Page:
How To Deal With Misconduct In The Workplace

Workplace misconduct is broadly defined as the actions and inaction of an employee(s) that affect the business negatively. Usually, they are minor issues that can be handled easily, but sometimes, these issues could be serious enough to cause damage to the company. This is why the HR team and the management need to learn the best method to deal with official misconduct.

Some of the most common types of misconduct today are:

  1. Gross insubordination
  2. Theft
  3. Inappropriate use of phones, internet and office hours
  4. Inappropriate dressing
  5. Gossip and tale-bearing
  6. Bullying/harassment
  7. Use of inappropriate language
  8. Causing harm to, or endangering other employees
  9. Disregard of safety rules and regulations as well as company laws.

The process of dealing with workplace misconduct can be as simple as carrying out the appropriate consequence stipulated in the employee’s guide, or it could be as complex as having several interrogations and meetings due to the nature of the case. However, the steps detailed below are considered as standard and should be followed irrespective of the nature of the case.

  1. Treat all cases promptly: The more the reaction time, the more difficult it becomes to deal with a case. It is recommended that proceedings begin less than 24 hours after the misconduct happens or is reported.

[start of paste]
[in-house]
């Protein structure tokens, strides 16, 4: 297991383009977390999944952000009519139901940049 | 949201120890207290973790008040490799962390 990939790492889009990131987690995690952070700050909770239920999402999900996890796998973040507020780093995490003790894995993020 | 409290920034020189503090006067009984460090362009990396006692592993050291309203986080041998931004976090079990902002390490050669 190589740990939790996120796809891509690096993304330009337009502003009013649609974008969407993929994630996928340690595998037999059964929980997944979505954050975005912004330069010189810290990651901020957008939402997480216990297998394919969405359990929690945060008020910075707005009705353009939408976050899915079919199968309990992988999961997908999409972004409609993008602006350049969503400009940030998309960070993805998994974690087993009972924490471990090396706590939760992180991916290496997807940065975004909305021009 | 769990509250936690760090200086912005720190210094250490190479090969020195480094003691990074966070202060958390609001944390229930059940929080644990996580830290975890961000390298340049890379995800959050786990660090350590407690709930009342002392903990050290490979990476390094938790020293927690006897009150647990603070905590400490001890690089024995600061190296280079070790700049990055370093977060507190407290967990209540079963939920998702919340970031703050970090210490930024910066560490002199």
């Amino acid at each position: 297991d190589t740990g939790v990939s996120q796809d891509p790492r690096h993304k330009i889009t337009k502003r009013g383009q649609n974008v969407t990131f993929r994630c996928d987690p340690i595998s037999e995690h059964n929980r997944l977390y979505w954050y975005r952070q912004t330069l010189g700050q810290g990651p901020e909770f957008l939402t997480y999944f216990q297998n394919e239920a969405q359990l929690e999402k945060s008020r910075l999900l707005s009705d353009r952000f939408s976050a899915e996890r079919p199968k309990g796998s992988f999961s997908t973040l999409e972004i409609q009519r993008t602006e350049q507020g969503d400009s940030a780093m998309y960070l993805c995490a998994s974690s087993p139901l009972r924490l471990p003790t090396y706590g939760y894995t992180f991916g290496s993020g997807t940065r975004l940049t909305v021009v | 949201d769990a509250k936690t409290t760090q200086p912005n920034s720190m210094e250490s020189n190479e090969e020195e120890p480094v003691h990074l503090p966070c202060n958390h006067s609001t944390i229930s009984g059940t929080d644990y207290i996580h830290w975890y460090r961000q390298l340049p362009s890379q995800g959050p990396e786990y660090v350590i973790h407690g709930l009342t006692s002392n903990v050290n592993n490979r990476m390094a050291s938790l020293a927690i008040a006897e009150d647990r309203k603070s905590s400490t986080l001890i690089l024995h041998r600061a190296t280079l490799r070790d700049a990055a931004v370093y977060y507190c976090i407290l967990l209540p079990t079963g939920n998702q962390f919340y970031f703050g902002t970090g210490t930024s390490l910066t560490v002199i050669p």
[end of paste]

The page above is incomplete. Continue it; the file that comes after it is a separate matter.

2. Document the entire process: The first reason for this is to have evidence for keeps if the employee(s) takes the case further (it has happened numerous times over the years). The other reason is to have a record for future references if a similar case springs up. Keep both hard and soft copies of documents and, if possible, make a video recording of each disciplinary session. There are some software that can be used to manage such.
  3. Arrange a meeting with the employee(s) involved: Send notifications to the employee(s) and leave ample time for the person to prepare whatever documents or defense that’s necessary. The meeting should be held in a comfortable place with no form of threat, visible or otherwise. This is in line with the stipulations of the treatment of employees.
  4. Gather all the case facts: Make sure to listen to the employee(s) involved and patiently gather every related fact you can. Also, keep open ears for seemingly unrelated events that may have a connection later. For this, you have to be really patient, open-minded, and firm to get everything you can. Encourage the employee(s) in question to be free and open, even if the person is guilty.
  5. Keep your goals in mind all through: The main goal is to correct misconduct as well as to change behavior. This should not be lost no matter how severe the case is. It is also not a time for a vendetta. For these reasons, the staff involved in the case should be objective and level-headed.

It is also important to reference the past records of the employee(s) when dealing with fresh issues. For example, it would be somewhat unfair to slam a hammer over an employee with years of good records over their misconduct. Dealing with workplace misconduct is a delicate process that must be handled with the greatest attention as the results will also affect the mood of other employees positively or negatively.

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